Digital Detox: Slow Down & Un-Plug to Be Well
This Wellness Week we urged SpaFinder fans to take the pledge to give themselves the gift of silence and to connect with nature. One of the easiest ways to connect with the world around us, and to embrace moments of self-reflection, is to take a digital detox.
Un-plug from social media, don’t worry about news feeds or retweeting and revel in what’s going on in real time around you. In order to get a better grasp on digital detoxing, we reached out to Carl Honoré, author of In Praise of Slowness: How A Worldwide Movement Is Challenging the Cult of Speed, and Slow Movement advocate.
“[The Slow Movement] is a cultural revolution against the notion that faster is always better,” explains Honoré. “The Slow philosophy is not about doing everything at a snail’s pace; it’s about seeking to do everything at the right speed, savoring the hours and minutes rather than just counting them.” The movement is about quality over quantity in everything from work to food to parenting.
Taking a break from the computer, smartphones, Facebook, Twitter and the like, while seemingly impossible, is incredibly important. “It allows us to relax and recharge, to think deeply and without distraction,” he says. Honoré also explains that un-plugging helps us to be more in the moment. When we aren’t so concerned with posting what we’re doing on Twitter, we are better able to enjoy the experience.
We asked Honoré for three simple ways to incorporate a digital detox into our everyday lives, whether it be for a few hours or for a week at a time:
- “Set aside some time every day when you switch off all gadgets. No exceptions and no backsliding.”
- “To neutralize the anxiety we feel about switching off, tell your friends and colleagues that you will not be available 24 hours a day so they can work around your new tech schedule.”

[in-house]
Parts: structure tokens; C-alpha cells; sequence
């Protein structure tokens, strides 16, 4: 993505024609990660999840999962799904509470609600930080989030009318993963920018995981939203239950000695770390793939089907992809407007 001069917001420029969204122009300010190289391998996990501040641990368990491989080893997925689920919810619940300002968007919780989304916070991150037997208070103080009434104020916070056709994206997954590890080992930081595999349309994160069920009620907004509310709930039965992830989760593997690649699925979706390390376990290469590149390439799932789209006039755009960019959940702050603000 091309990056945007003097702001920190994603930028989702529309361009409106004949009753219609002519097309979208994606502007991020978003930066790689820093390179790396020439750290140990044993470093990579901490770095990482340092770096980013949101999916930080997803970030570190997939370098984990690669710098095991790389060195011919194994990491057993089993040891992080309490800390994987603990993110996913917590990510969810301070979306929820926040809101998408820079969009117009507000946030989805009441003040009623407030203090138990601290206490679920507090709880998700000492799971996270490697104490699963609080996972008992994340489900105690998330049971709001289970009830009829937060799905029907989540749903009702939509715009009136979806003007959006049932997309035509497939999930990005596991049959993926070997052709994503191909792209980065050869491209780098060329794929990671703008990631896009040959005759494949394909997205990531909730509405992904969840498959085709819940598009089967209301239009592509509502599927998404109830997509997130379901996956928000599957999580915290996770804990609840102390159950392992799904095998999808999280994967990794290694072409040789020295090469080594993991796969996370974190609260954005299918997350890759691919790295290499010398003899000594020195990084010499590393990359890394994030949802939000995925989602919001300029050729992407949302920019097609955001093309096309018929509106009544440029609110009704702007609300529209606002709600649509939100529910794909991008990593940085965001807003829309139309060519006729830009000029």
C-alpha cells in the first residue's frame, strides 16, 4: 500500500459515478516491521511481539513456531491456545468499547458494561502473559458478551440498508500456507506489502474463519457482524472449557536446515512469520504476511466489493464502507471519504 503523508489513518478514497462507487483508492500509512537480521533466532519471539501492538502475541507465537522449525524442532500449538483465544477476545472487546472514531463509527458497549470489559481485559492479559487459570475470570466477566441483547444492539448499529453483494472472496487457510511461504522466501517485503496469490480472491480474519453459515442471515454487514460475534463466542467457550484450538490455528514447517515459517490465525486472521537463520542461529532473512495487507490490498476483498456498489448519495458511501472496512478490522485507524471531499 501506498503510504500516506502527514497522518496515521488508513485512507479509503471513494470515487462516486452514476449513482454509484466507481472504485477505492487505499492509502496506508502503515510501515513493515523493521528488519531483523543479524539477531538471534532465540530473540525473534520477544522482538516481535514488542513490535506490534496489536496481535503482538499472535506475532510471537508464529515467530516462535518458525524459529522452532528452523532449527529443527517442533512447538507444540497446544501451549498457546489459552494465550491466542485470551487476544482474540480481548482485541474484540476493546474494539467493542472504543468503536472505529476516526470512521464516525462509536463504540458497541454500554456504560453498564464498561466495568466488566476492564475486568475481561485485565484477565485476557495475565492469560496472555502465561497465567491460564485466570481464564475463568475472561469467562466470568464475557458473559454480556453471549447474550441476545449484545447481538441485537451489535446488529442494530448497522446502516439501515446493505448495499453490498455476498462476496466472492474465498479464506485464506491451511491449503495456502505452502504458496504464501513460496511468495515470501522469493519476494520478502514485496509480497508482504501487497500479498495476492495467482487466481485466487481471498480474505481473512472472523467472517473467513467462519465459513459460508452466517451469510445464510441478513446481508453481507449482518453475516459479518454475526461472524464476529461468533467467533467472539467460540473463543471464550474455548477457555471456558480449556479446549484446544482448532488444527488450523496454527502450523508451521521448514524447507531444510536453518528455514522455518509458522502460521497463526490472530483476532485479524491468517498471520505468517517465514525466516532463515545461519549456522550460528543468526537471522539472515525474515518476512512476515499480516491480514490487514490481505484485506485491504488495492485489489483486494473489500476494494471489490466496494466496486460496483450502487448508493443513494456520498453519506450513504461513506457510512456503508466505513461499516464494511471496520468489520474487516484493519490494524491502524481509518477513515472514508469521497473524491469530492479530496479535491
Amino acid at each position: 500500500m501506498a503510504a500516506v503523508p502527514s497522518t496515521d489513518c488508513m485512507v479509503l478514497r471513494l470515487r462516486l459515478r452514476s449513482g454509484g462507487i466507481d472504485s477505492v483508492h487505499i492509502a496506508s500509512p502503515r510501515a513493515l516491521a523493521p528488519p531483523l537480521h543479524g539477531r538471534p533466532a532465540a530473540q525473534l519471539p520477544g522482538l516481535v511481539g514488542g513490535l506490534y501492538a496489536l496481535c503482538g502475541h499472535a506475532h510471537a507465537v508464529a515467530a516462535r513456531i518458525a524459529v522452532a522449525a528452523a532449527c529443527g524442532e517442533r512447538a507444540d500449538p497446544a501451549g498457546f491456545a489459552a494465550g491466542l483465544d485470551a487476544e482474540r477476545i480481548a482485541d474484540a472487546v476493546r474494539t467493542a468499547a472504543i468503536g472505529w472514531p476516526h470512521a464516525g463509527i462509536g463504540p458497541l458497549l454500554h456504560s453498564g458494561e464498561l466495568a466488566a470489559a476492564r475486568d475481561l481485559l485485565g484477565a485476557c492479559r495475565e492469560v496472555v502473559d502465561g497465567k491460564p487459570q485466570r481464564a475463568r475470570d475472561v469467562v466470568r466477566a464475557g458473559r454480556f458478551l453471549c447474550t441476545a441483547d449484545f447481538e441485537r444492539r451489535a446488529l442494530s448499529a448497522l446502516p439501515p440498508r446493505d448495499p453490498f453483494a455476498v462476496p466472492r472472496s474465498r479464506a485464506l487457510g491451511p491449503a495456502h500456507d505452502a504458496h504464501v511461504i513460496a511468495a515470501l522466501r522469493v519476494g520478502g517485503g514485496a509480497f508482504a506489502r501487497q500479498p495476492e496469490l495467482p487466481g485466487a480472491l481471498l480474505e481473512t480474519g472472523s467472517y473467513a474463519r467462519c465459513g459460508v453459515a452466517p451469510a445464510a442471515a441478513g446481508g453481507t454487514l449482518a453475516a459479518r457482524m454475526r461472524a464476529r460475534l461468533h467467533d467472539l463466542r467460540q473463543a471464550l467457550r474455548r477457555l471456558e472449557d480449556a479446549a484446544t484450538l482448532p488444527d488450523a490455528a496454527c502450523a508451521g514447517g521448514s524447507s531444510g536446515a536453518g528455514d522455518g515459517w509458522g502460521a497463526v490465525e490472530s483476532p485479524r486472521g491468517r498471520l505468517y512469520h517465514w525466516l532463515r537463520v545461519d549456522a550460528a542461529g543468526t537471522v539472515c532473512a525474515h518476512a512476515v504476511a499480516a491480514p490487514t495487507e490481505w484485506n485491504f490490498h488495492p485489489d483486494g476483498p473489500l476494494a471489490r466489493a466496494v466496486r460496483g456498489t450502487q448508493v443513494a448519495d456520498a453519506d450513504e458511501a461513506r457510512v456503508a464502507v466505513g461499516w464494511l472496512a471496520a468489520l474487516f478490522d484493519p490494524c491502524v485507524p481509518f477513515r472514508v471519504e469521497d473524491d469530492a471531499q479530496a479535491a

- “Build some slow, tech-free activity into your day. Something like yoga, meditation, gardening, reading, cooking, whatever takes your fancy.”
The importance of turning off, even for just a few hours a day is invaluable. Honoré explains that “even high-tech companies are sending that same message, [like] Hewlett-Packard, with its warning that the constant electronic interruptions cause our IQ to fall 10 points, twice the effect of smoking marijuana.”
“Being always connected takes a heavy toll,” warns Honoré. “It eats into our private time. It keeps us distracted so that we think less [clearly]and it tires us out.” When we stay plugged in for too long, technology,which was originally designed to bring us together, ends up driving us apart, he says. “We become unable to give our full attention to the people we are actually with in the real world.”
I, personally, know that I can’t count the number of times I’ve felt the need to check my Facebook at dinner knowing that it’s encroaching on my special time with friends and family. “If we use the Net intelligently, it can enrich our lives with information and social connections, [but] if you become addicted to it, it can overwhelm [us].”